Rotation curves of galaxies seem to require more mass than observed - the conventional solution is the introduction of Dark Matter.

Reading some articles on this topic (in particular a recent philosophical investigation of cosmology) showed a remarkable relation between the apparent missing mass of galaxies and the acceleration at that position of the galaxy (Fig 2 in the article):

enter image description here The x-axis is the acceleration, and the y-axis stands for the apparent mass-discrepancy. The data-points stem from many different galaxies and positions within those galaxies As it is known, the further out [=smaller acceleration] one looks, the larger the apparent requirement for dark matter.

Discovery of this particular plot go back to a paper in 1990 by Sanders. Unfortunatly I was not able to find any theoretical explanation from the standard-model of cosmology ΛCDM. Why would dark matter behave exactly like that - as far as I understand, predictable from visibile matter?

Concretely, my two questions:

  1. How can this phenomenon be described with ΛCDM?
  2. Is it related to a recent article on rotational velocities in PRL, which finds also very simple empirical laws on galaxy rotations without the need of dark matter?

The mass-discrepancy-acceleration relation is one of the many ways people have been observing that there is an acceleration scale in the rotation curves of galaxies. To see this more clearly, you can realise that the velocity and acceleration are related as $V^2/r = a$, so that $V^2/V_{N}^2 = a/a_N$, where $a$ is the effective radial acceleration. Your plot is then talking about the relation between the observed and expected radial acceleration. This is also the subject of the paper of McGaugh, Lelli, and Schombert from (2016) which you link, so I will treat both these results as the same issue.

One of the historically earliest observations of these kind of relations would be the baryonic Tully-Fisher relation discovered in 1977. What one essentially sees in the rotation curves is that for gravitational acceleration well above a certain $g_0 \approx 10^{-10} m s^{-2}$, the rotation curves agree with the one computed from Newtonian gravity and the presence of matter, and for accelerations where Newtonian theory would predict acceleration well below $g_0$, there is a discrepancy.

This lead M. Milgrom to publish a paper in 1983 proposing a possible modification of Newtonian gravity which implements this acceleration scale in a framework called MOND. By fitting this one parameter $g_0$, MOND is then able to reproduce any of the mass-discrepancy-acceleration or Tully-Fisher relations almost perfectly. The paper of McGaugh, Lelli, and Schombert from (2016) does a fit closely analogous to what Milgrom did, just on new data.

In the framework of $\Lambda$CDM, one can explain this tight acceleration relation across galaxies as emergent from a combination of non-linear and dissipative effects. Specifically, Keller & Wadsley (2017) included dissipative collapse of baryons in their cosmological simulation and obtained exactly the relations you link to. I would not say that this issue is entirely settled, and surely more work has to be invested to fully understand this universal acceleration scale in cosmology.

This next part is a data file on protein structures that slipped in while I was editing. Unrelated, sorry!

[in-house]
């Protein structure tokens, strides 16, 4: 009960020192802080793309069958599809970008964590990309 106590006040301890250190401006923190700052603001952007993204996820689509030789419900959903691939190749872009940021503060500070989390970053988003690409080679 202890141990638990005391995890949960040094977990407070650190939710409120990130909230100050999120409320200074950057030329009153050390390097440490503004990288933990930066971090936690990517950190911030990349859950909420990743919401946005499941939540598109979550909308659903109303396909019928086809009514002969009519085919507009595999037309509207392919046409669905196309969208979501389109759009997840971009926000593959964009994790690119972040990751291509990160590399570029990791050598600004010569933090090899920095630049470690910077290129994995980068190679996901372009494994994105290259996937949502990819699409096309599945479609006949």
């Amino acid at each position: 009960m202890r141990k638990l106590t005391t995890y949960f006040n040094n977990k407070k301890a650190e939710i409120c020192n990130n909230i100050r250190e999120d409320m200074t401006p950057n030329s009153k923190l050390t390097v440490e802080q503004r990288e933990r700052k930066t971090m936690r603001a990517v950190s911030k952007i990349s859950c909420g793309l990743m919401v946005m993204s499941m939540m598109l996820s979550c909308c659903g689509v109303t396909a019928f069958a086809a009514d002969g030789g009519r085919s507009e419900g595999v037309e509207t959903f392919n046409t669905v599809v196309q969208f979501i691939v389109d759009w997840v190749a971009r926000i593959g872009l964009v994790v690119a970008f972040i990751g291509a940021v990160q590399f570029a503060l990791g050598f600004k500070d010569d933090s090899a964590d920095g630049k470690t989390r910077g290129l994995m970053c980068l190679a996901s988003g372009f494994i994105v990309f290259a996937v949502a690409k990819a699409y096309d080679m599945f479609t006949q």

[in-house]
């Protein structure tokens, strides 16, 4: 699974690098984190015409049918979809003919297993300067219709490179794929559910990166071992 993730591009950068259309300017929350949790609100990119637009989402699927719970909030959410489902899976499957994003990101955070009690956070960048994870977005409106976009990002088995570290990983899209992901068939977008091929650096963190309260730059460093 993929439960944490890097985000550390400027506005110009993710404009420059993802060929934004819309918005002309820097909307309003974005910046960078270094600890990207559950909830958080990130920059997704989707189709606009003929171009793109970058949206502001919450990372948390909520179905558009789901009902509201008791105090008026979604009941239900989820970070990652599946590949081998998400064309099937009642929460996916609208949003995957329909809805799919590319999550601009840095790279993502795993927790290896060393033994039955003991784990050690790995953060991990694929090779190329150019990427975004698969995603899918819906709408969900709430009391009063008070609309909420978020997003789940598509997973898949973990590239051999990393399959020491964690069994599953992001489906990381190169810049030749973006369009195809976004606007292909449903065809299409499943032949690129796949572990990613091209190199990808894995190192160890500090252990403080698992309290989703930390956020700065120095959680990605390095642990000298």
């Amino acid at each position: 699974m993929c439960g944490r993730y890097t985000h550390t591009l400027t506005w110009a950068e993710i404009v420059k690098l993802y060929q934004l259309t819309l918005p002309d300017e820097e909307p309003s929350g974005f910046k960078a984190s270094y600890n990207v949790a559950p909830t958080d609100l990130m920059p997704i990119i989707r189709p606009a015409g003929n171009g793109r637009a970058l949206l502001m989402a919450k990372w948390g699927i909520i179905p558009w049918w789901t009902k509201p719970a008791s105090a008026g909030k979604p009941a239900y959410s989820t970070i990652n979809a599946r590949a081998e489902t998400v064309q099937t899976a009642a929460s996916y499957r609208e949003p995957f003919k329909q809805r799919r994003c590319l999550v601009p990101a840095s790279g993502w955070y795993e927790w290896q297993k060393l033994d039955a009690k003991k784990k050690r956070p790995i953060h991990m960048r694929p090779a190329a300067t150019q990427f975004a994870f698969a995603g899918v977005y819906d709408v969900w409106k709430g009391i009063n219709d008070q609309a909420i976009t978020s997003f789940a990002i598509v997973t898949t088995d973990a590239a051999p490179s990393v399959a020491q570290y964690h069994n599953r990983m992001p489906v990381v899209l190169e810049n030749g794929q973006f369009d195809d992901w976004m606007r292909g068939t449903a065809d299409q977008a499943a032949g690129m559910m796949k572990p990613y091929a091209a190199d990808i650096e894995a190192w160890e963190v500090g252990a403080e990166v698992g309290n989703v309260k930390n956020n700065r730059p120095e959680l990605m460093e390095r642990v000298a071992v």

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  • $\begingroup$ @NiceDean Well, MOND is exactly taking the acceleration scale identifiable in the Mass-Dicrepancy-Acceleration relation and implementing it in some kind of theory. Additionally the PRL paper you link essentially uses a MOND prescription of this sort. I thought that this was obvious, but perhaps I should clarify this. $\endgroup$ – Void Dec 10 '17 at 19:10
  • $\begingroup$ @NiceDean I see, you can then understand the comments on MOND as redundant, the paper of Keller & Wadsley I link and shortly comment on still provides an answer to your question. $\endgroup$ – Void Dec 10 '17 at 19:51

Void's answer is perfectly good, but I'll add a couple of thoughts anyway, specifically addressing your "concrete questions".

Regarding how this phenomenon can be reconciled with ΛCDM, to put it very simply the proposed picture is that galaxies do not form randomly in their dark matter halos: there are strong correlations between the size, (stellar/gas) mass and halo mass. The origin of these correlations is not especially straightforward - galaxy formation is a complicated physics problem - but one of the empirical results is the existence of such correlations. It happens that these correlations give rise to the mass discrepancy-acceleration relation (MDAR). Galaxies could in principle exist that do not lie on the relation, but it seems that the laws of nature do not cause these to form. These sorts of arguments have been discussed recently in e.g. Di Cintio & Lelli (2016), Keller & Wadsley (2017), Ludlow et al. (2017), Navarro et al. (2017). (For transparency's sake, I am an author on the last two.)

As to whether the MDAR is related to the relation discussed in the McGaugh, Lelli & Schombert (2016) PRL paper you linked, yes, very much so: what they term the radial acceleration relation (RAR) is really just the MDAR parametrized slightly differently. Indeed, the latter 3 papers I linked above were published as more or less direct responses to the PRL article, and F. Lelli is a common author on the remaining one.

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